The 2008 Olympic Gold Medal basketball game, the one that Team USA coach Mike Krzyzewski called ‘one of the great games in international basketball history,’ aired late at night in the Western world. And there was, appropriately, something dreamlike about it. But the images of Ricky Rubio, who was then just 17 years old, were real. He really did slice through the lane, reveal open shooters and exhibit spooky poise and avant-garde precision against a triumvirate of NBA stars in Jason Kidd, Chris Paul and Deron Williams.
Rubio’s unflappable demeanor, uncanny handle and full-spectrum mastery of the sport belied his youth and set the basketball world alight in the process. Rubio already had a nimbus of scout-buzz around him before that game, but his performance made the scrawny, shy-seeming playmaker into every basketball fan’s long-distance man-crush.
We kept in touch through endless, grainy YouTube clips of Rubio’s impossible passes and disappearing-act dribbling through double-teams. We watched him do things with a basketball that shouldn’t be possible for a 17-year-old, and hadn’t previously seemed possible for anyone, at any age. Four years, however, is a long time in the life of an athlete.
Two years before that, Ricky Rubio was already becoming a legend in his native Spain. There were tales of the shaggy-haired kid, with the grasshopper thin frame who lit up the Under-16 FIBA Championships with epic box scores and wild buzzer-beaters. Everyone wanted to get a glimpse of him.
I was playing in Spain at the time, and was there as the nation slipped into inescapable Rubio-mania. In the grocery store people wanted to talk about him; in our locker room we laughed about the boy who turned the ACB, the second best league in the world, into his personal And1 mixtape. He was the next Pistol Pete, the next Magic. There wasn’t a comparison too far-fetched.
I remember watching his team, DKV Joventut, on TV and mentioning to a friend that he played so calm and free, so relaxed under immense pressure. And it was striking, the way he played each game as if it was happening in the park before he had to race home to set the table for the family dinner. But it wasn’t just his highlights that fascinated me. He reminded me of the basketball I grew up watching. This was before APBRmetrics and Hollinger’s stats parsed every minutia of detail into digestible numbers, quantifying a lot but inevitably missing the raw, visceral effect of watching a player play. It was a time, in short, when it was easier to see the game purely subjectively, and as art. And it was impossible to see Rubio as anything but an artist.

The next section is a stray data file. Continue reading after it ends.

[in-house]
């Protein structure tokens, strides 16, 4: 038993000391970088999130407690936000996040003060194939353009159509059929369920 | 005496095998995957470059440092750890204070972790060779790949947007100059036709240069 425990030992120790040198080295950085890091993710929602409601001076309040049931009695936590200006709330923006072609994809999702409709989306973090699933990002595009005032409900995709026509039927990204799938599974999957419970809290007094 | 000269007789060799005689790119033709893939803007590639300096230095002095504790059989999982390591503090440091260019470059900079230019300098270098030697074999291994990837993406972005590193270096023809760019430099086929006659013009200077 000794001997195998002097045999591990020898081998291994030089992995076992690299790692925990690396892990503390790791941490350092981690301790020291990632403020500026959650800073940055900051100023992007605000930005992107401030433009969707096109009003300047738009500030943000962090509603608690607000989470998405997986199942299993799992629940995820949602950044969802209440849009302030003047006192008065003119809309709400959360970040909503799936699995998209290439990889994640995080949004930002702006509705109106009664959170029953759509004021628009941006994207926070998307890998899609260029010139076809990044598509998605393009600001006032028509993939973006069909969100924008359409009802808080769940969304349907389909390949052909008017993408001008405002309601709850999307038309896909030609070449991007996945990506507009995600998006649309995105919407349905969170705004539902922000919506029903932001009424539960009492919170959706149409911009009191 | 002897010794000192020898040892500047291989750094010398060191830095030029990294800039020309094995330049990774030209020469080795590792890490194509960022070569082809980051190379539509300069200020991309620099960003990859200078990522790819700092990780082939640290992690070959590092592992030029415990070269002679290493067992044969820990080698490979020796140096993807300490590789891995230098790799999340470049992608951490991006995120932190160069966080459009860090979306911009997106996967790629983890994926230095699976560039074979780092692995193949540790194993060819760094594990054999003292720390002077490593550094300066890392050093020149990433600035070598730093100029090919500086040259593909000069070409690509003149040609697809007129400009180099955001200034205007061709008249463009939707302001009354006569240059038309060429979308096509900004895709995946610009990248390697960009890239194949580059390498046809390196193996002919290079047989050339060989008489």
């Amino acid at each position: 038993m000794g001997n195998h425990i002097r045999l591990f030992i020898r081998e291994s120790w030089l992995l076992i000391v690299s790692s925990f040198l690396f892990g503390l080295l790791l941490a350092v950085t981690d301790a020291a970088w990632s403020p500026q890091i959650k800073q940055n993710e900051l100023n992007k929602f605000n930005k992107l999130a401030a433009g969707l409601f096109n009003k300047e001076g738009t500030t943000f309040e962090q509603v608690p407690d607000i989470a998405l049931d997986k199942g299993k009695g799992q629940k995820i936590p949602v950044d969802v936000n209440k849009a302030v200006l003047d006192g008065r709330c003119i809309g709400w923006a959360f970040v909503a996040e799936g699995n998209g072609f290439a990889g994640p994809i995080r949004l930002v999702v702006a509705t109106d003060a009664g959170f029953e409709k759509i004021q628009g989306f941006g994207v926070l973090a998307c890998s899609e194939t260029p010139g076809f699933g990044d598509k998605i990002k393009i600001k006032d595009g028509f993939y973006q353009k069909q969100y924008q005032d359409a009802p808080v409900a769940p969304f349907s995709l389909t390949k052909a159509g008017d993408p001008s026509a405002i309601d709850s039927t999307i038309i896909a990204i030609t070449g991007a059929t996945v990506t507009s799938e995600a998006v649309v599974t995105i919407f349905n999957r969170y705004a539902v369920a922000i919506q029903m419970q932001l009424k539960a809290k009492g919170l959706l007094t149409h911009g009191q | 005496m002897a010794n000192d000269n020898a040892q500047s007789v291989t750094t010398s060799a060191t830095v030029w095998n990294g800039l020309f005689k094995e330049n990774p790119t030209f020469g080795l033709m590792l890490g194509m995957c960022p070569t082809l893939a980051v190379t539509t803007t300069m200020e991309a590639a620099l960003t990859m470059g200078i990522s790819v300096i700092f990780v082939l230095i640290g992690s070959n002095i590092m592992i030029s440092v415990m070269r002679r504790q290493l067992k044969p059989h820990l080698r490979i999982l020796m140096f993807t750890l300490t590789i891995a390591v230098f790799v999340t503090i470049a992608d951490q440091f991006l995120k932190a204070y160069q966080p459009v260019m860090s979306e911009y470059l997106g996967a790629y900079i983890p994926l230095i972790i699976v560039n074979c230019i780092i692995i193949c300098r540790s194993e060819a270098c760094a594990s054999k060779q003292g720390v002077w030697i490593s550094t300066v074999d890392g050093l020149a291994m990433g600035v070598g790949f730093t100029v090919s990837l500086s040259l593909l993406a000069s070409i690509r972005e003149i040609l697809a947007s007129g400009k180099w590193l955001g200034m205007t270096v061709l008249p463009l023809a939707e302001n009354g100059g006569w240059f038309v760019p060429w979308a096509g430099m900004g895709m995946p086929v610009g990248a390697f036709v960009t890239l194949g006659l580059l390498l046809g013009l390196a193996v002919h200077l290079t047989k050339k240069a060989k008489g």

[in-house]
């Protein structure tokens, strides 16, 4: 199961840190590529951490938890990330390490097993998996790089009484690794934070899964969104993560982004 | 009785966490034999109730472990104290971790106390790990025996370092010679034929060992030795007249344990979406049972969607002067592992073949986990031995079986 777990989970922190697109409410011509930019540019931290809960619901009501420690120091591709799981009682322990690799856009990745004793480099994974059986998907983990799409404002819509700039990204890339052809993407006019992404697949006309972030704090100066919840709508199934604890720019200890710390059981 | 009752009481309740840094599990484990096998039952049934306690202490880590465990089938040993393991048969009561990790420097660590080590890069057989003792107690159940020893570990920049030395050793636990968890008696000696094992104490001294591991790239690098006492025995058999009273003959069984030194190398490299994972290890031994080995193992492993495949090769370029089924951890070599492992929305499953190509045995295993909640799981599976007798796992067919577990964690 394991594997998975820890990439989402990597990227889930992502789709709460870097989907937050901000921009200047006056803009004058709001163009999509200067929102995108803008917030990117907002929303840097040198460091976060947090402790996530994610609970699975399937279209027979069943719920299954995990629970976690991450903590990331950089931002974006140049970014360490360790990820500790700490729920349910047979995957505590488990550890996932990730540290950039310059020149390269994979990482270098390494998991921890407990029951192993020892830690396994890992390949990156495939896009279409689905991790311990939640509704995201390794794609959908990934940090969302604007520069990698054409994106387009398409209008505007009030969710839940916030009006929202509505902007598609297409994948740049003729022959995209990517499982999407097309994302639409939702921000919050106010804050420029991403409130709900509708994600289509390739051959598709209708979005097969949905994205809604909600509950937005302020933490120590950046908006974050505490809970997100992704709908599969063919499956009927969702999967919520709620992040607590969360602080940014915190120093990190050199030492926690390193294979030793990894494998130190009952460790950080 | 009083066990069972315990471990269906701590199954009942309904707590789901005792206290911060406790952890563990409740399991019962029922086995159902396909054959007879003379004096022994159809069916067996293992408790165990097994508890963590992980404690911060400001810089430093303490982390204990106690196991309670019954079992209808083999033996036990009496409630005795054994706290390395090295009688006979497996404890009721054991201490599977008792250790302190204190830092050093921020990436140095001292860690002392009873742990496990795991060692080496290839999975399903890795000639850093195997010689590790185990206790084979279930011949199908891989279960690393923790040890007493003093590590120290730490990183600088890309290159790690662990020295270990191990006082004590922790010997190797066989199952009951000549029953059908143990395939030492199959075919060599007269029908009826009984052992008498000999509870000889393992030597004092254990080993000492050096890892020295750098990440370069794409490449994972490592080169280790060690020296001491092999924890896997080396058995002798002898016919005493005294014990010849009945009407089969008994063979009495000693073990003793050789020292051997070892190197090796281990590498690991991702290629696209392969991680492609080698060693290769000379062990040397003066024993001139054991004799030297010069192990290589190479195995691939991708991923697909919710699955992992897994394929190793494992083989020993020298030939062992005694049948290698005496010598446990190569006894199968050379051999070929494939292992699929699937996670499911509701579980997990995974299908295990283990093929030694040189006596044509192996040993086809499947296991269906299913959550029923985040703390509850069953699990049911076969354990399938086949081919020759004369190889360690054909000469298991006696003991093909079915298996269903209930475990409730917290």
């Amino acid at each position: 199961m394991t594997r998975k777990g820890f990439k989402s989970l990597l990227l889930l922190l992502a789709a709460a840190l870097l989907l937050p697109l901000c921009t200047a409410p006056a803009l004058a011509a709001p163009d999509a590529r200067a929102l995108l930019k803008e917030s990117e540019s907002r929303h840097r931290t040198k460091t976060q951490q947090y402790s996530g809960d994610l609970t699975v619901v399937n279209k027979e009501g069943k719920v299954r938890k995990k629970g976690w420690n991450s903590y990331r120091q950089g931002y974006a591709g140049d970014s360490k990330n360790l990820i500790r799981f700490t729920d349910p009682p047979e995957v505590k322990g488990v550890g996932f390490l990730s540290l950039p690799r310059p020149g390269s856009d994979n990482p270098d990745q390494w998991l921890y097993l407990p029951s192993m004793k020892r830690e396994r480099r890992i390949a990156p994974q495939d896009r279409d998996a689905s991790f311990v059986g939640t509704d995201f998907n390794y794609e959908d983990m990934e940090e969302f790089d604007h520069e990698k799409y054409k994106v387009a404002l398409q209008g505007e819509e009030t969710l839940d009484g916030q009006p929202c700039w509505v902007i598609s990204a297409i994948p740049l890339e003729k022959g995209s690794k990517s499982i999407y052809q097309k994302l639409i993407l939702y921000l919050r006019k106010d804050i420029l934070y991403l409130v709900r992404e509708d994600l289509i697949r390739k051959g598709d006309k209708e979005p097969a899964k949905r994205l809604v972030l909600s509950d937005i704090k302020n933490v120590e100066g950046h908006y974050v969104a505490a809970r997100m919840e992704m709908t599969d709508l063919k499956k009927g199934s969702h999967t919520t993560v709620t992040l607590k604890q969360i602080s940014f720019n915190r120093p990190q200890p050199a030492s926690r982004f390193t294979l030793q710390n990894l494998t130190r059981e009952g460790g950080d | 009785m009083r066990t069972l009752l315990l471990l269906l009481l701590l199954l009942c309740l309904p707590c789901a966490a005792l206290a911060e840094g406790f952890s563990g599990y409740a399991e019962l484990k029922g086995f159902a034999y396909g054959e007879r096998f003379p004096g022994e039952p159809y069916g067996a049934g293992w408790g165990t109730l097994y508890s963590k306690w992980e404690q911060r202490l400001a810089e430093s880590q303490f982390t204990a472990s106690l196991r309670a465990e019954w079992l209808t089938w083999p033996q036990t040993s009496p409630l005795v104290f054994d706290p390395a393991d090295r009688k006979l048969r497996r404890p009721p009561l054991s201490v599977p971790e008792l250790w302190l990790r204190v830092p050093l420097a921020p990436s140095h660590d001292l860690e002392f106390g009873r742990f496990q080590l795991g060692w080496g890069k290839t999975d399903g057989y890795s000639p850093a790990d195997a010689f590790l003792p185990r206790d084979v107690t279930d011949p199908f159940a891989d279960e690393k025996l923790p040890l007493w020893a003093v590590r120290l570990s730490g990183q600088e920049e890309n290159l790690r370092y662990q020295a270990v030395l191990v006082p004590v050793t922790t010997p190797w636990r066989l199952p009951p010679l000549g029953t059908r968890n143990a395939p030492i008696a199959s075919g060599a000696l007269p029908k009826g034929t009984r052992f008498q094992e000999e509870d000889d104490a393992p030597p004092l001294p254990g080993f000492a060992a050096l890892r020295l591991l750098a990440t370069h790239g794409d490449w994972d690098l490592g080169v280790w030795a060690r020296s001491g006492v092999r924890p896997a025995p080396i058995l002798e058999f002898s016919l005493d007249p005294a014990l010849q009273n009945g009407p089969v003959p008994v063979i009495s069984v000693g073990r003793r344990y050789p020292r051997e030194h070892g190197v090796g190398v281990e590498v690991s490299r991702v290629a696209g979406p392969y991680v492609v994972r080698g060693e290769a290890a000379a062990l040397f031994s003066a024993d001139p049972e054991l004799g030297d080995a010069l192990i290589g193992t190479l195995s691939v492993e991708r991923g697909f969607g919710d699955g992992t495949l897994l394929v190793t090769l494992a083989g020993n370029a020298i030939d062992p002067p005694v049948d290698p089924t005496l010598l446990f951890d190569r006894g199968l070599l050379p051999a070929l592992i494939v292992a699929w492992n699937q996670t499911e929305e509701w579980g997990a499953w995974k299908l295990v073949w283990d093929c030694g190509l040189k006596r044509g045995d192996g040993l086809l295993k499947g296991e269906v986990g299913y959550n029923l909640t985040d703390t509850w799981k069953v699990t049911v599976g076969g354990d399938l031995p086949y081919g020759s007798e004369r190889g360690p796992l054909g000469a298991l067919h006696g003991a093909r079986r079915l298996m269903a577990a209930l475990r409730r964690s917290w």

As a peer, I found it impossible to watch Rubio without envy. He casually threaded behind-the-back passes through the defense, created steals at half-court, then just smiled, brushed his hair to the side and shrugged his shoulders. He made it look easy, because it was in fact easy for him. He was born with an intuition others could never attain in a lifetime.
In Beijing, in ‘08, the world took notice. This wasn’t just a boy with an otherworldly, God-given gift. He was that, but he was also the future. Expectations were adjusted accordingly upwards .
I finally played against Rubio, twice, in the summer of ’09, when I was with the British National team. By then, Rubio’s boyish enthusiasm seemed slowly to be evaporating. Sergio Scariolo, the Spanish team’s new coach, didn’t seem to understand the young point guard. A coach as calculated as a hit man, Scariolo’s basketball worldview was entirely contradictory to the artistry of Rubio.
The first time we played Spain was an exhibition in Seville. A couple minutes into the game, I stood next to him at half court during a free throw and wondered what all the fuss was about. Despite the presence of All-Stars Pau and Marc Gasol and local legend Juan Carlos Navarro, the sold-out crowd couldn’t get enough of Ricky. From middle-aged men to teenage girls, everyone screamed his name; there was literal ooh-ing and aah-ing each time he touched the ball.
And yet he seemed to me to have no discernible physical gifts. He weighed 170 pounds dripping wet, wasn’t nearly as Iverson-quick as I expected him to be and it took him a Mesolithic era to get his shot off. Of course, it was in my interest to believe all this. I’d been given the task of trying to shut Rubio down.